Aaron, Lucien, Lena
Sins of the Father tells two tales that are separated by centuries of time but become linked with one little boy. The first tale is that of a young boy living in England during some point in the early medieval period. The boy is an orphan who lives within a monastery. The people who put him there hoped he would gain an education and become someone great. What they didn’t know is that the monastery is run by a group of sadist monks who love to inflict pain on the poor boy by giving him nightly whippings!
The second tale is based in the present and tells the story of a dissatisfied Reverend called Aaron. Aaron is a religious man but is having doubts about that religion and his position within the church. But things become much worse when Aaron trips in church and has a vision. He finds himself in a dark, stone library watching a group of monks whipping a small child. Outraged by their activities, Aaron shields the boy from the blows of the whip. Even though the monks can’t see or hear Aaron, Aaron can feel the blows. The monks give up on beating the boy and Aaron returns to the present to discover that the vision has only taken seconds (when it felt like hours) and that his back is crossed with bloody whip marks.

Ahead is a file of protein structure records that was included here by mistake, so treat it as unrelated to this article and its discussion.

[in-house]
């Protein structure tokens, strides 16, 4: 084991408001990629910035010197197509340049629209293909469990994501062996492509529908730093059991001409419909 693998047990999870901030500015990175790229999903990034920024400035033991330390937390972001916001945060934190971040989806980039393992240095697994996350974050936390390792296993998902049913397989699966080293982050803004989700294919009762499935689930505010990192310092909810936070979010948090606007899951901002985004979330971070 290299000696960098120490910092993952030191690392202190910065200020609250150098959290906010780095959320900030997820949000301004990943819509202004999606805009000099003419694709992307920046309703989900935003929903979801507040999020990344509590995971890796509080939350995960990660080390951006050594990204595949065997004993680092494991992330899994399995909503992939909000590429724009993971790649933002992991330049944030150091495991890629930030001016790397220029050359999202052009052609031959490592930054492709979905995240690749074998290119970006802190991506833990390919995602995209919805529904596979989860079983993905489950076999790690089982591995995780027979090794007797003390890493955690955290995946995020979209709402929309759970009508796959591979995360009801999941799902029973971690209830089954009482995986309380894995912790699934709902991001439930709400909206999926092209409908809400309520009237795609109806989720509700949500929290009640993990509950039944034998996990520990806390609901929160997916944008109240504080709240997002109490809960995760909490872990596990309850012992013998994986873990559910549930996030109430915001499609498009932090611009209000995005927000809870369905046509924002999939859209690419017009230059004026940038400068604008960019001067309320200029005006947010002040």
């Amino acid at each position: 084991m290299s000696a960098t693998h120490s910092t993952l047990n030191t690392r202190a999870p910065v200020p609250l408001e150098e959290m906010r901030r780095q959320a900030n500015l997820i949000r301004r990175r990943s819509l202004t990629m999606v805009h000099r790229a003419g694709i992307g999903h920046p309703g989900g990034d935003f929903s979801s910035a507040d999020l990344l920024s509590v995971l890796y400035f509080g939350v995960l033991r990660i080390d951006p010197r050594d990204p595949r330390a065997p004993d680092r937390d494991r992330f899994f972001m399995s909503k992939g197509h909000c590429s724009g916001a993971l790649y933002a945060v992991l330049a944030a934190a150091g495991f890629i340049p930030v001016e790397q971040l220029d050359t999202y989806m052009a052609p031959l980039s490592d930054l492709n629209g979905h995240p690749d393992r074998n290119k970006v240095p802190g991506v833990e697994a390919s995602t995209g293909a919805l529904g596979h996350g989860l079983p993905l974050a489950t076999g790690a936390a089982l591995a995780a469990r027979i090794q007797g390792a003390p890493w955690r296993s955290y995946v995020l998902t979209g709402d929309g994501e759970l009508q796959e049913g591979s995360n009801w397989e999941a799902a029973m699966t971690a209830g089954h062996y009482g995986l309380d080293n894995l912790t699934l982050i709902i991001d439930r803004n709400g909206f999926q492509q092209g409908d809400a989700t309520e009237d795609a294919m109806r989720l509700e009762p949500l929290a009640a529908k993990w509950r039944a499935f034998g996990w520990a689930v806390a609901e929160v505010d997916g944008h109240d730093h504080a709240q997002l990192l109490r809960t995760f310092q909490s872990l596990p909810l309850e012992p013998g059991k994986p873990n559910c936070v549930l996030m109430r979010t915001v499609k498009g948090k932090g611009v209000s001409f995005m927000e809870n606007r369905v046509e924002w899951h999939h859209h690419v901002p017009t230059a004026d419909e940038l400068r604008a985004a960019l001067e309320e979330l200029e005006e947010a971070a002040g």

After showing his friend Lena (who is a nurse) the scars on his back, Aaron is prescribed some sleeping pills to stop him hurting himself when he ‘sleep walks’. The pills stop any more visions, but on a visit to his local psychiatric home, Aaron is introduced to a severely autistic boy called Lucien who looks exactly like the boy from the dark library in his visions!
Eventually, Aaron becomes Lucien’s guardian and soon discovers that it is something much darker than a mental illness that haunts him. That the strong link Aaron feels towards Lucien is not just that of a carer towards a child, but stretches back over the centuries!
I enjoyed reading this book and I’m glad R.J. Palmer got in touch and supplied me with a copy of her novel! I think the thing I liked most was that Palmer put a supernatural twist on to a historical novel (or maybe that should be the other way round?) and as most of you all know, I love all things history. If I had one issue with the book, it would be that the ending did seem a little rushed. Throughout the whole book Lucien cannot talk, but within the last 20 or so pages he snaps out of his condition and starts telling his life story. It just seemed like the novel was rounded off quickly. Nevertheless, I did enjoy the ending, as Palmer ties all the plot strings together very nicely!
I would suggest this book to anyone who likes books like Inquisition or the Da Vinci Code. Novels that have a historical, religious or a supernatural twist to them. Again, I’d like to say a massive thank you to R.J. Palmer for getting in touch. If you would like to purchase this novel, it is available from Smashwords.com or for kindle and in paperback from Amazon.co.uk.
For author’s official website click here.
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